│       ├── dashboards
    │       ├── cyber
    │       ├── other
    │       └── platform
    └── tenants
        ├── customer1
        │   └── channels
        │   │   ├── admin
        │   │   │   ├── channel_structure.yml
        │   │   │   └── housekeeping_punchline.yml
        │   │   └── apache_httpd
        │   │       ├── archiving_punchline.yml
        │   │       ├── channel_structure.yml
        │   │       └── parsing_punchline.yml
        │   └── resources
        │       └── punch
        │           └── org
        │               └── thales
        │                   └── punch
        │                       ├── apache_httpd
        │                       │   ├── enrichment.punch
        │                       │   ├── http_codes.json
        │                       │   ├── normalization.punch
        │                       │   ├── parsing.punch
        │                       │   └── taxonomy.json
        │                       └── common
        │                           ├── geoip.punch
        │                           ├── head_parser.punch
        │                           └── syslog_header_parser.punch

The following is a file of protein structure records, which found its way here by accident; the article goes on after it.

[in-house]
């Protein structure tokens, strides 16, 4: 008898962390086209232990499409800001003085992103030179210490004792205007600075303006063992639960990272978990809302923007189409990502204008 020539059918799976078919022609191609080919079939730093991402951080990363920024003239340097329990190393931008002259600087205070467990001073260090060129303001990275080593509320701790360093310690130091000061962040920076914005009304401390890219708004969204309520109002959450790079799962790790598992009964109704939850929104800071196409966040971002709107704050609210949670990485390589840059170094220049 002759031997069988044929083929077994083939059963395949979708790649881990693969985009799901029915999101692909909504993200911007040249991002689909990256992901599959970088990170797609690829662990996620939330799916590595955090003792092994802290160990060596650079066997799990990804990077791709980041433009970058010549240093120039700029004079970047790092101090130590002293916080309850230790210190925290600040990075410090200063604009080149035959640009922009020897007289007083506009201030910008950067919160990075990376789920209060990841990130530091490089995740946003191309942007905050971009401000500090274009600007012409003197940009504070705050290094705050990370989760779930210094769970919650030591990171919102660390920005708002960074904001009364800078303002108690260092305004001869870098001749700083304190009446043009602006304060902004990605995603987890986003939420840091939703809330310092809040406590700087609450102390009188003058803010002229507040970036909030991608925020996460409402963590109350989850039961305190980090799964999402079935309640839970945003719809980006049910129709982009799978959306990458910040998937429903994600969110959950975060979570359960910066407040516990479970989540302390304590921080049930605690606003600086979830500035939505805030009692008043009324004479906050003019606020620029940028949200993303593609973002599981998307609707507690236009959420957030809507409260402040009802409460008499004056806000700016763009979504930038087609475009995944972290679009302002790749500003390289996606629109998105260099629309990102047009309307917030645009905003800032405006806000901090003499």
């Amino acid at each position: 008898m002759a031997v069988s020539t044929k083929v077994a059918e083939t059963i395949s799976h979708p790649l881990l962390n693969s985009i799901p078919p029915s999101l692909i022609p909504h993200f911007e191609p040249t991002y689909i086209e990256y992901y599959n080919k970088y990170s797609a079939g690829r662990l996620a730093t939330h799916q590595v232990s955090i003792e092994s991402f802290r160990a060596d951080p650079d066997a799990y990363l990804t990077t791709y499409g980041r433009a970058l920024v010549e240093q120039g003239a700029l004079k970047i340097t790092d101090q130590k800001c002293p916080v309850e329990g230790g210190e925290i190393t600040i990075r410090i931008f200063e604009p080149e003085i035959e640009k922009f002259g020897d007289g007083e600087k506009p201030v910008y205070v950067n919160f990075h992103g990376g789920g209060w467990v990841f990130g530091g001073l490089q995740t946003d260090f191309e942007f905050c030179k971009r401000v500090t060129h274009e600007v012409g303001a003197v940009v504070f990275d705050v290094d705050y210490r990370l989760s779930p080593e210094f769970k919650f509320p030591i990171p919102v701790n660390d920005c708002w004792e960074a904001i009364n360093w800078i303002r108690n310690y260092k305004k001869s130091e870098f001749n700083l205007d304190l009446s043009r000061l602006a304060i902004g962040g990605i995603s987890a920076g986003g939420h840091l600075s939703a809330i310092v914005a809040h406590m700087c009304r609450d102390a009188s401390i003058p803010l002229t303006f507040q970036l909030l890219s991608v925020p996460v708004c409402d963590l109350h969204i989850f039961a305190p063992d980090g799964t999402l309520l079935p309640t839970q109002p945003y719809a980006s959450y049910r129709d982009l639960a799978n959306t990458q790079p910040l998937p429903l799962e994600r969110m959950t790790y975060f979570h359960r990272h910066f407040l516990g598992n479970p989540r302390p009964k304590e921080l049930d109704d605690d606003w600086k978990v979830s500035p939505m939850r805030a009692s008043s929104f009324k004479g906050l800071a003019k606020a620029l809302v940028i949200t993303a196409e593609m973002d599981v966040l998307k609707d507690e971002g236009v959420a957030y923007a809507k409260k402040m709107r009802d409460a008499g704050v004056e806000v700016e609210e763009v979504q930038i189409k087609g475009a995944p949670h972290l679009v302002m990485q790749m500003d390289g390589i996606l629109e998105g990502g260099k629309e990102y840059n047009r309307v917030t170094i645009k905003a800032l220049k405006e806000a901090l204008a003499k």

└── platform        
            ├── channels
            │   ├── housekeeping
            │   │   ├── channel_structure.yml
            │   │   └── elasticsearch-housekeeping.json
            │   └── monitoring
            │       ├── channels_monitoring.json
            │       ├── channel_structure.yml
            │       ├── local_events_dispatcher.yml
            │       └── platform_health.json
            └── resources
                └── punch
                    └── org
                        └── thales
                            └── punch
                                └── monitoring_dispatcher.punch

The only additional files are located under each tenant 'resources/punch' folder. In there you find a bunch of parsers and resource files. When you have such a layout, the local punchlets will be used instead of the on delivered from the artefact repository.

Tip

The tenant/resource/punch layout is strictly equivalen to the artefact repository layout used in production. If that layout works locally, it will work in production as long as you deliver your packages using the same groupId/artefactId tree structure. Here org/thales/punch/apache_httpd.

Configuration Management

The punch takes care of propagating the various peices and parts at application startup.

Tip

On kubernetes, init containers are automatically generated to fetch all the required files before the application is actually started. These special containers are in charge of fetching these files and make them locally available under an "/opt/punch/repository" local filesytem available for every starting container.

On legacy punch the same pattern is implemented using the shiva Kafka backbone.